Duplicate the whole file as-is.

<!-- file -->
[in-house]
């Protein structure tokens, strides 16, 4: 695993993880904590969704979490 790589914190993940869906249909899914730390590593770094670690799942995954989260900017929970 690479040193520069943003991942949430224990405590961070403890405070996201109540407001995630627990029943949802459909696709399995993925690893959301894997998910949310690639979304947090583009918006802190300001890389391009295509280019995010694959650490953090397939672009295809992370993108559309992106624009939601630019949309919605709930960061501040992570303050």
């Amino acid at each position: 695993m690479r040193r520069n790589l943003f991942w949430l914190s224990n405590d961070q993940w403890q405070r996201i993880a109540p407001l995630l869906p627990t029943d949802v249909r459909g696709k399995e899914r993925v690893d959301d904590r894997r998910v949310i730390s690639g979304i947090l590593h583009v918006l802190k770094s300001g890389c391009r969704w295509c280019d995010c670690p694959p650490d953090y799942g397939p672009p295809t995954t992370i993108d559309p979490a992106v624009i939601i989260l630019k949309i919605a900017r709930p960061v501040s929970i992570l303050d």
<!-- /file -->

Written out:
[in-house]
């Protein structure tokens, strides 16, 4: 695993993880904590969704979490 790589914190993940869906249909899914730390590593770094670690799942995954989260900017929970 690479040193520069943003991942949430224990405590961070403890405070996201109540407001995630627990029943949802459909696709399995993925690893959301894997998910949310690639979304947090583009918006802190300001890389391009295509280019995010694959650490953090397939672009295809992370993108559309992106624009939601630019949309919605709930960061501040992570303050």
């Amino acid at each position: 695993m690479r040193r520069n790589l943003f991942w949430l914190s224990n405590d961070q993940w403890q405070r996201i993880a109540p407001l995630l869906p627990t029943d949802v249909r459909g696709k399995e899914r993925v690893d959301d904590r894997r998910v949310i730390s690639g979304i947090l590593h583009v918006l802190k770094s300001g890389c391009r969704w295509c280019d995010c670690p694959p650490d953090y799942g397939p672009p295809t995954t992370i993108d559309p979490a992106v624009i939601i989260l630019k949309i919605a900017r709930p960061v501040s929970i992570l303050d």